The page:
Share this:

Ruthann Robson 80x108This spring, the Supreme Court will hear two cases about the legality of the so-called “contraceptive mandate” in Obamacare, which obliges employer-sponsored health insurance to cover the costs of contraception. Ruthann Robson explains that these cases unite issues of corporate personhood, religious beliefs, sexual equality, and the role of the government. She argues that in order to resolve these conflicts, the judiciary must keep a mind toward the slippery slope arguments provided by both sides and confront and craft limiting principles in their ruling.   

The United States Supreme Court is set to hear oral arguments in two related cases, Sebelius v. Hobby Lobby, Inc. and Conestoga Wood Specialties Corp. v. Sebelius March 25, 2014, with a decision expected by the end of the Court’s Term in late June. Both cases involve challenges by employers, otherwise covered by the 2010 Patient Protection and Affordable Care Act—also known as PPACA, ACA, or simply “Obamacare”—that requires most employers to provide health coverage, including contraceptive coverage, for employees. The employers contend that their religious convictions are at odds with contraception. They, along with other employers in cases throughout the US, have sued Kathleen Sebelius, as Secretary of the United States Department of Health and Human Services, arguing that the so-called “contraceptive mandate” violates their rights under a federal statute, the Religious Freedom Restoration Act (RFRA), as well as under the United States Constitution’s First Amendment clauses protecting freedom of religion and freedom of speech.

These cases raise several specific issues in the statutory and constitutional law of the United States. But more importantly, the cases bring to light thorny theoretical controversies common to contemporary constitutional democracies regarding the role of corporations, religious beliefs, sexual equality, and government.

Birth Control

Credit: Sarah C (Creative Commons: BY-ND 2.0)

The contours of corporate personhood have become increasingly contested in the United States after the Supreme Court’s 2010 sharply divided decision in Citizens United v. Federal Election Commission, concluding that a law limiting corporations from spending money on political campaigns was unconstitutional under the First Amendment’s free speech clause. While a number of the opinions considering the contraceptive mandate cite Citizens United, the analogy is not perfect given that religious freedom is the most prominent claim, although there are some speech arguments being made.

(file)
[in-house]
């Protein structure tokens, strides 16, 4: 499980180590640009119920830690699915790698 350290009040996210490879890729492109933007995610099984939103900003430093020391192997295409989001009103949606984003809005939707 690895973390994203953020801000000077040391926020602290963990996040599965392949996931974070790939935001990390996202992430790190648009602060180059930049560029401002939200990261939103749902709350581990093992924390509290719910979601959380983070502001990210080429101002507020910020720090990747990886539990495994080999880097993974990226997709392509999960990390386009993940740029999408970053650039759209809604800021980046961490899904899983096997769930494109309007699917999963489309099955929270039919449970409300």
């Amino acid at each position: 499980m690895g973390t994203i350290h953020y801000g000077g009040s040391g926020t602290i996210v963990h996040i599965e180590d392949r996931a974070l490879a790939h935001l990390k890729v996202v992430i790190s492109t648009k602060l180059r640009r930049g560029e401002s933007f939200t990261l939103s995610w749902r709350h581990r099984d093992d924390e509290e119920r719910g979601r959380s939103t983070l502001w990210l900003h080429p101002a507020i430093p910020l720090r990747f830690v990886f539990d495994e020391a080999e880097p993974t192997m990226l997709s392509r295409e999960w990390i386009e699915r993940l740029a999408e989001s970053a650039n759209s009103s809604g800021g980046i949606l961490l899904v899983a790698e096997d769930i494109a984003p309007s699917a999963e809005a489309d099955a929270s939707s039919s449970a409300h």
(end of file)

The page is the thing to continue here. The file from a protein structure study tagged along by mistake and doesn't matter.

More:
The contention that corporations have a religion seems, at first blush, untenable. But consider that religious entities may incorporate, albeit usually as non-profit organizations rather than for-profit corporations retailing craft materials such as Hobby Lobby or high-end kitchen cabinetry such as Conestoga Wood. Moreover, given that the corporations raising the contraceptive mandate objection are generally non-publicly traded and closely-held corporations, the beliefs of the owner-shareholders become paramount, with some courts stating that these beliefs “pass through” to the corporation. Further, the notion that corporations are “persons” is a widely accepted legal fiction. As the Dictionary Act of the United States Code, 1 USC §1, specifically provides, “the words ‘person’ and ‘whoever’ include corporations, companies, associations, firms, partnerships, societies, and joint stock companies, as well as individuals.” Yet the Dictionary Act begins with the proviso “unless the context indicates otherwise.” Whether the “context” of the Religious Freedom Restoration Act is one that would indicate “otherwise” is an issue on which courts have differed. But for some, the most important context is the growing power of corporations in globalized economies; religion is merely one more strategy of hegemony.